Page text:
Santa Fe Public Schools published an informational video over the weekend that instructs students on three courses of action — run, hide, fight — in the unlikely event of an active shooter.
Superintendent Veronica García said the video is a response to community conversations in recent years in which parents called for more active shooter training. While the video is clear that fighting a gunman with classroom materials is a last resort, some parents expressed concern over social media and directly to the district about placing that idea with students in the first place.
“We shouldn’t be asking children to be responsible for their own safety. Even if you can tell me it’s going to be a last resort, you’ve titled the video ‘Run, Hide, Fight.’ ” said Naja Druva, a therapist focused on early childhood trauma with Las Cumbres Community Services whose son is a pre-kindergarten student in the district. “Clinically speaking, it’s one video for elementary through high schools. I would be suspicious of anything that purports to be appropriate for ages 4 to 19.”
Druva suggested that active shooter training through small group conversations with multiple adults, such as a law enforcement official, a teacher and a counselor or therapist, would be the best way to convey safety protocol.
Santa Fe Public Schools alerted parents about the video through a robocall and email on Friday afternoon but has not yet made a decision on sharing it in class. García and school board President Kate Noble both said it is possible the district will allow parents the chance to choose if their child will watch the video while in school.
García and Noble also both noted that the video about active shooter protocols is less graphic than videos used by other school districts that are produced by private security firms instead of the district itself. For example, videos by a training instute known as ALICE — an acronym for Alert, Lockdown, Inform, Counter and Evacuate — which was contracted by Albuquerque Public Schools last fall, show a gunman entering a school with a handgun. Santa Fe Public Schools’ video does not show a weapon.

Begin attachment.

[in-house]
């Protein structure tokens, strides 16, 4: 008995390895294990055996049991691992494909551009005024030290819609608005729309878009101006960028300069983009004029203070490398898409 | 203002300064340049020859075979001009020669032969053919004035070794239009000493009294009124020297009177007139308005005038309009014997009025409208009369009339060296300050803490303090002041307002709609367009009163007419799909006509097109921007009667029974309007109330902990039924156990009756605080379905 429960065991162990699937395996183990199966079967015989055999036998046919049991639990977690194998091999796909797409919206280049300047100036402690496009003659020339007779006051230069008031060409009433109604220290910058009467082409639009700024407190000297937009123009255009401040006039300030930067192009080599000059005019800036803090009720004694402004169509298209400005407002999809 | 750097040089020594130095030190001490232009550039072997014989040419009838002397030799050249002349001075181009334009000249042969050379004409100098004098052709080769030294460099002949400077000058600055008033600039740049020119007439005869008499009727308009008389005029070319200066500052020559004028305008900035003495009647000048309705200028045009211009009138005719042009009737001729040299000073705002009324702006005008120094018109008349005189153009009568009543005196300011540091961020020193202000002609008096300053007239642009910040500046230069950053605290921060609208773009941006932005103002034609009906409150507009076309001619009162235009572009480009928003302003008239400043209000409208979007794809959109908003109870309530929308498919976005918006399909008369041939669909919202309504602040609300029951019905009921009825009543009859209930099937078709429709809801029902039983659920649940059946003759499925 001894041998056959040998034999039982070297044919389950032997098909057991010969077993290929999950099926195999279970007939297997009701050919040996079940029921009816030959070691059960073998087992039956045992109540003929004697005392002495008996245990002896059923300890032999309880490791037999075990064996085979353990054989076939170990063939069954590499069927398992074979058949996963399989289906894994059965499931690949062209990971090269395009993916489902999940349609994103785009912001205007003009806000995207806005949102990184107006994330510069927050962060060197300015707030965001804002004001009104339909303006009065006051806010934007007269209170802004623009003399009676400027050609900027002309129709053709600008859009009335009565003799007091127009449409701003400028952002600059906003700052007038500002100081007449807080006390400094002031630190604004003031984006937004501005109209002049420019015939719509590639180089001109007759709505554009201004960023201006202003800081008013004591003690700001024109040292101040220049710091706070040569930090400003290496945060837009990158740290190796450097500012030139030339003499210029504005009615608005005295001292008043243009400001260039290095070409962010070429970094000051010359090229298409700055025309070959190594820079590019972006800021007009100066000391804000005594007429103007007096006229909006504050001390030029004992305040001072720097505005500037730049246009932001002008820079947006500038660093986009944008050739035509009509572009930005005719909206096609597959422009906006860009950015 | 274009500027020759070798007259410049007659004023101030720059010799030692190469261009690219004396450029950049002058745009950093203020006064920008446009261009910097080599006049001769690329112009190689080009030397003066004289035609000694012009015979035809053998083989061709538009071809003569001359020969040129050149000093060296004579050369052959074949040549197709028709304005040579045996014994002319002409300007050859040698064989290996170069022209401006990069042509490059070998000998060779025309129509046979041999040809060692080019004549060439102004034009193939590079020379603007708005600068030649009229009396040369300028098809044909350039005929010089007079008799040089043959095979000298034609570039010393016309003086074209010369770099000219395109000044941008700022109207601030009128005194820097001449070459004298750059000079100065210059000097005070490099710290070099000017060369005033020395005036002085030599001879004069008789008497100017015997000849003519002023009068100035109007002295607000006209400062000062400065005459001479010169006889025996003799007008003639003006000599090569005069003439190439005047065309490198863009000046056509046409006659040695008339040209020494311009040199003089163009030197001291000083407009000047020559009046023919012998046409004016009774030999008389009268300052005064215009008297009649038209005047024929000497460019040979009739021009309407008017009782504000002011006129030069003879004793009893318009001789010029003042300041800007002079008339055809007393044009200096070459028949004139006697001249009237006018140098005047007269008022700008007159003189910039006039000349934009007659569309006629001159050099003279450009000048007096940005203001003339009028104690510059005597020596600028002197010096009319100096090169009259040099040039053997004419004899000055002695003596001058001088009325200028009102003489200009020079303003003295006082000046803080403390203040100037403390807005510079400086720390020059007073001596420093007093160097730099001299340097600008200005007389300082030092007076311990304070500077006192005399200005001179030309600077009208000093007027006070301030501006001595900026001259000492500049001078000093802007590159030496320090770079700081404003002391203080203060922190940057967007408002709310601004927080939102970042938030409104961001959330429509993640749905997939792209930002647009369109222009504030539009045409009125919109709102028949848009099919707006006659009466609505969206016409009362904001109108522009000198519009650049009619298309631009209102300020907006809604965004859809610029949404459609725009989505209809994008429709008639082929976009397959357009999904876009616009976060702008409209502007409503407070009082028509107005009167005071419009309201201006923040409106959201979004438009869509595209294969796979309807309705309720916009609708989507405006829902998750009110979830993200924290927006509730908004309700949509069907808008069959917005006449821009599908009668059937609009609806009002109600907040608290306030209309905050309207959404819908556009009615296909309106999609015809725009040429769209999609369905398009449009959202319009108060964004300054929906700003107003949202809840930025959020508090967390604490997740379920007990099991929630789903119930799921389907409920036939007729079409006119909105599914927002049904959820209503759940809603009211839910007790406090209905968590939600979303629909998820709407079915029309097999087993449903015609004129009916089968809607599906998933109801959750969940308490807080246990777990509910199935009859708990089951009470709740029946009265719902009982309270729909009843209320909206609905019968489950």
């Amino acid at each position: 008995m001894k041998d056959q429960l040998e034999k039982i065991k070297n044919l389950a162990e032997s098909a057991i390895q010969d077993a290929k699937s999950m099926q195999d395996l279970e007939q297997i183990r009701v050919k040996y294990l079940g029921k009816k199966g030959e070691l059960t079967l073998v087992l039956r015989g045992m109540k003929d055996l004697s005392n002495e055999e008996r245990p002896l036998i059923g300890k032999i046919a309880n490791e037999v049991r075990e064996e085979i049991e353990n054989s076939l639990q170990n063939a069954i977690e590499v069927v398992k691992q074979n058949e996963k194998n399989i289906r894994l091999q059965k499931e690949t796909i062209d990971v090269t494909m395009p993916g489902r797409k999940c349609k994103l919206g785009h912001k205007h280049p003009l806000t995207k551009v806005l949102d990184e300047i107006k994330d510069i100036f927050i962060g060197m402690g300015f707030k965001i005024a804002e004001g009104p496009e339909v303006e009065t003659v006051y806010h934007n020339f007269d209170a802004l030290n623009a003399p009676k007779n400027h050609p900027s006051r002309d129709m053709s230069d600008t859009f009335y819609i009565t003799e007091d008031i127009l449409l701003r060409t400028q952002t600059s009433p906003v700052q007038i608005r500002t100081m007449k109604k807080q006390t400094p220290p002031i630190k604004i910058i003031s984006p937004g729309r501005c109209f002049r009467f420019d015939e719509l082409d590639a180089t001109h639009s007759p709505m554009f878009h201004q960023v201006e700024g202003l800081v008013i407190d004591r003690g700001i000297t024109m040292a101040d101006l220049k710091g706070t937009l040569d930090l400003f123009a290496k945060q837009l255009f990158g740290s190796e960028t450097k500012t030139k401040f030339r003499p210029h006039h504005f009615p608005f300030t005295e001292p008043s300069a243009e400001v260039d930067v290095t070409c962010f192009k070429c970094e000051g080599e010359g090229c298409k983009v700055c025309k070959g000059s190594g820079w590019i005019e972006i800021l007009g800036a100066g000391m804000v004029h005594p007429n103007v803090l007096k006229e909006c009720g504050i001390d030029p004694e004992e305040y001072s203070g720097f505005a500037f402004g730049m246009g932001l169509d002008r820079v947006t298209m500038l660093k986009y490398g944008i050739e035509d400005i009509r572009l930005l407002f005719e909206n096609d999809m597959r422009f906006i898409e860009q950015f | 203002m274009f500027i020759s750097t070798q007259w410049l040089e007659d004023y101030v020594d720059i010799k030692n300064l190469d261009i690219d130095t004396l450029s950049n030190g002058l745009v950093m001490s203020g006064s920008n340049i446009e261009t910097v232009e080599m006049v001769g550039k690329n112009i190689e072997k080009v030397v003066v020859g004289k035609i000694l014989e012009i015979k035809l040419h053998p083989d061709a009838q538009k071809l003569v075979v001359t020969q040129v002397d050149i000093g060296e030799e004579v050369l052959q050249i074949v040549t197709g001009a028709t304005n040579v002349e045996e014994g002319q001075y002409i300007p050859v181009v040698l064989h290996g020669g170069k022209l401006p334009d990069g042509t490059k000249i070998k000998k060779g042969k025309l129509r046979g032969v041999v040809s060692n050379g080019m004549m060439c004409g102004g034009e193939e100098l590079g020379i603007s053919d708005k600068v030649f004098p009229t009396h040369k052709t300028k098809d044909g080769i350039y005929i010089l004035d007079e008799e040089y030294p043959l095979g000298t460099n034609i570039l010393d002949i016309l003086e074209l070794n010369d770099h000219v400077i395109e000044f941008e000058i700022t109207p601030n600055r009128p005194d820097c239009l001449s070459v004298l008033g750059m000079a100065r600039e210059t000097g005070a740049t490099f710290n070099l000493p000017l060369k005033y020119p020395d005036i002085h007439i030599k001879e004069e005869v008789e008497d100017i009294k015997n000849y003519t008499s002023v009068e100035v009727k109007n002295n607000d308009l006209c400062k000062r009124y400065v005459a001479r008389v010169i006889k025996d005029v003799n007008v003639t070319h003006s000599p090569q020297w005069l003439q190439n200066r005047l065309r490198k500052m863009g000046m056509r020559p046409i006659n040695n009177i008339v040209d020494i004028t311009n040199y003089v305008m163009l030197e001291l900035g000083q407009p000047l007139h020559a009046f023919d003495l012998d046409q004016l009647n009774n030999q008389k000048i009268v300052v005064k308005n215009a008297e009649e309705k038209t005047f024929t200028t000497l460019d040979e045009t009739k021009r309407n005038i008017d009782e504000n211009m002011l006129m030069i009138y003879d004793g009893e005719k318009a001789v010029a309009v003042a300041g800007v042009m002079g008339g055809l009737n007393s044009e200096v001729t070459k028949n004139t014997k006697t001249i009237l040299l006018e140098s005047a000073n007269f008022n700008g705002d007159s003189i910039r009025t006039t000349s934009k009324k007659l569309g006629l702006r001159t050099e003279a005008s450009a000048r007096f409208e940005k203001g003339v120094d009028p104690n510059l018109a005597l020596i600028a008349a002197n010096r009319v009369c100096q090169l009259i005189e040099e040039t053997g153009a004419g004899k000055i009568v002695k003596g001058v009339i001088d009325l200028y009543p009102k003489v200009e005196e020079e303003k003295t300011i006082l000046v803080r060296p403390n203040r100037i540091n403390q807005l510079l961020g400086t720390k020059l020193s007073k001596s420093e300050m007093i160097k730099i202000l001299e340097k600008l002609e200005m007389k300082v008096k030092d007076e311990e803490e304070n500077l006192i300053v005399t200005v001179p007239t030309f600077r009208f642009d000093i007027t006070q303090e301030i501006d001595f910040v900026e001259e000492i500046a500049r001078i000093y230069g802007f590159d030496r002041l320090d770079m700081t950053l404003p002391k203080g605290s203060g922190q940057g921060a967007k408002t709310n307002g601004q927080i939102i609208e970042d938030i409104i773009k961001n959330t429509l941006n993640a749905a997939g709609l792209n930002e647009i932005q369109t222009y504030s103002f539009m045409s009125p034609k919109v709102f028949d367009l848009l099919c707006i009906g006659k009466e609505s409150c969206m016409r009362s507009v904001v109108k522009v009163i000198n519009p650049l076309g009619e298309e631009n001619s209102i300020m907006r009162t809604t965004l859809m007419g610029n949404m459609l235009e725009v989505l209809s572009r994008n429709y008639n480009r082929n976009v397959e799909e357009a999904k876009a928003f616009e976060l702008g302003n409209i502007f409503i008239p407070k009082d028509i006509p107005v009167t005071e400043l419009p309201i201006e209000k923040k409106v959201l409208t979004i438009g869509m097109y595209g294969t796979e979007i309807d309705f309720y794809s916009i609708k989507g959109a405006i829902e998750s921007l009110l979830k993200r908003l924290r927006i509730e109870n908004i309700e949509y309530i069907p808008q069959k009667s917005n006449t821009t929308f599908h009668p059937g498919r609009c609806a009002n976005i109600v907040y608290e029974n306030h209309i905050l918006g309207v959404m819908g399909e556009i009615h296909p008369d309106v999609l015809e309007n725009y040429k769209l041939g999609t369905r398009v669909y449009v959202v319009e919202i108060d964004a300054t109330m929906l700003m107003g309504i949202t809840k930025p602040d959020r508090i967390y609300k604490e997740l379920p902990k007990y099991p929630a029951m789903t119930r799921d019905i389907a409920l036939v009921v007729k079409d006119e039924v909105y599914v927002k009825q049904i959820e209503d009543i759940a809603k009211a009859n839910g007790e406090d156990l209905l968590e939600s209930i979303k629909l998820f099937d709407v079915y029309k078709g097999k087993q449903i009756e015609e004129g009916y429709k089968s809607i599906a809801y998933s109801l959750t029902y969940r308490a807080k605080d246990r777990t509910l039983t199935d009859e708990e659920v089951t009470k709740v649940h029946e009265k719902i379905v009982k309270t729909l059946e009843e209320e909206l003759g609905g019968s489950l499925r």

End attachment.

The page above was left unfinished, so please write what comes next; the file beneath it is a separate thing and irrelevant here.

By Monday afternoon, the district’s central office said it had received fewer than 20 calls and emails about the video.
“We have had the discussions after the Aztec High School shooting, after the Parkland shooting and after a lockdown at Santa Fe High. We had community meetings on safety and there was a lot of requests for this sort of training,” Noble said. “When people get this fired up, and it’s not thousands but there are some pretty engaged folks, it’s an opportunity to engage people with conversation about how things should be in our schools.”
The video mostly consists of Capital High School Testing Coordinator Toby Wright speaking with a classroom of students about how to act during an active shooter situation.
“The chances of it happening are very small that somebody would come on our campus to hurt us, but we need to be prepared just in case something does,” Wright says in the video. “When we have a lockdown and there is a danger on or near our campus, one of the things that we may need to do is follow the run-hide-fight scenario.”
The video, which had around 800 views by Monday evening, then pivots to Capital High Safety Operations Coordinator Richard Padilla.
“Run, hide, fight — the actions you must take during an active shooter situation are not the same for everyone. You must make a decision on your best and safest course of action depending on your situation and location relative to a threat,” Padilla explains.
The video shows student how to use specialized doorstops to barricade a classroom door and explains that they should close window blinds, hide away from doors and windows, and turn cellphones on silent. It also shows footage of Capital High School students running through hallways during a drill.
After explaining these safety procedures, the video explains how to fight.
“We talked about running, and we talked about hiding, but one thing that might happen if a bad guy comes into our school is that we might have to fight,” Wright says. “Now we probably won’t ever have to do this, but if we do, what are some ways that we might be able to fight a bad guy in the room?”
“We grab something heavy to throw at him,” suggests one female student.
“Can anybody think of what that might be?” Wright asks.
One student proposes throwing a book while another says a chair. Others bring up staplers, scissors, backpacks and laptops.
“So there are a lot of things in the classroom that you can use to fight. What if you’re running? If you’re trying to run away, would it still be a good idea to throw something at somebody?” Wright says.
“Maybe if we throw something at them, maybe they’ll slow down,” answers one male student.
“Absolutely, they might slow down and it might distract them,” Wright says.
García said the run-hide-fight strategy is recommended by the Department of Homeland Security a best practice for dealing with school shooters. The state requires each school to undergo a combination of eight fire, lock down, shelter in place, and evacuation drills each school year. But Santa Fe Public Schools said each school does 11 drills a year to prepare for random situations, such as students at recess or walking between classes when the alarm sounds.
While those drills are mandatory, the video still might not be.
“We have families that don’t want their children exposed to this, and I respect parents’ knowledge of their child’s well-being,” García said. “We put it on our website and had the robocall out because I wanted parents to see it before kids did. I didn’t want to show it to kids and have them go home and surprise parents with it.”